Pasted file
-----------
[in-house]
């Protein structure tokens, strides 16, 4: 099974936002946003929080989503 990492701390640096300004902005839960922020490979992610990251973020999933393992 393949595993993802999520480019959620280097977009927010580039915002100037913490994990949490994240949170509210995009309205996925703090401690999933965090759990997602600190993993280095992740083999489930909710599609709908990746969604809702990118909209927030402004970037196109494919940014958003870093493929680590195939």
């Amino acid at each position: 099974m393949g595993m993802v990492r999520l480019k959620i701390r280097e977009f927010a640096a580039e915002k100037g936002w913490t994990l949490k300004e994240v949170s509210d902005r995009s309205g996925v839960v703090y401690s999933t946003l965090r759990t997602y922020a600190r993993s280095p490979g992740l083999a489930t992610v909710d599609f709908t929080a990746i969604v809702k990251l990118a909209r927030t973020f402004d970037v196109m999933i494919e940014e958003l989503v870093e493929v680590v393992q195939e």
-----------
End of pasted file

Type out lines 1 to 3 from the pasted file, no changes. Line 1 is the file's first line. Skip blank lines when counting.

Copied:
[in-house]
């Protein structure tokens, strides 16, 4: 099974936002946003929080989503 990492701390640096300004902005839960922020490979992610990251973020999933393992 393949595993993802999520480019959620280097977009927010580039915002100037913490994990949490994240949170509210995009309205996925703090401690999933965090759990997602600190993993280095992740083999489930909710599609709908990746969604809702990118909209927030402004970037196109494919940014958003870093493929680590195939």
């Amino acid at each position: 099974m393949g595993m993802v990492r999520l480019k959620i701390r280097e977009f927010a640096a580039e915002k100037g936002w913490t994990l949490k300004e994240v949170s509210d902005r995009s309205g996925v839960v703090y401690s999933t946003l965090r759990t997602y922020a600190r993993s280095p490979g992740l083999a489930t992610v909710d599609f709908t929080a990746i969604v809702k990251l990118a909209r927030t973020f402004d970037v196109m999933i494919e940014e958003l989503v870093e493929v680590v393992q195939e």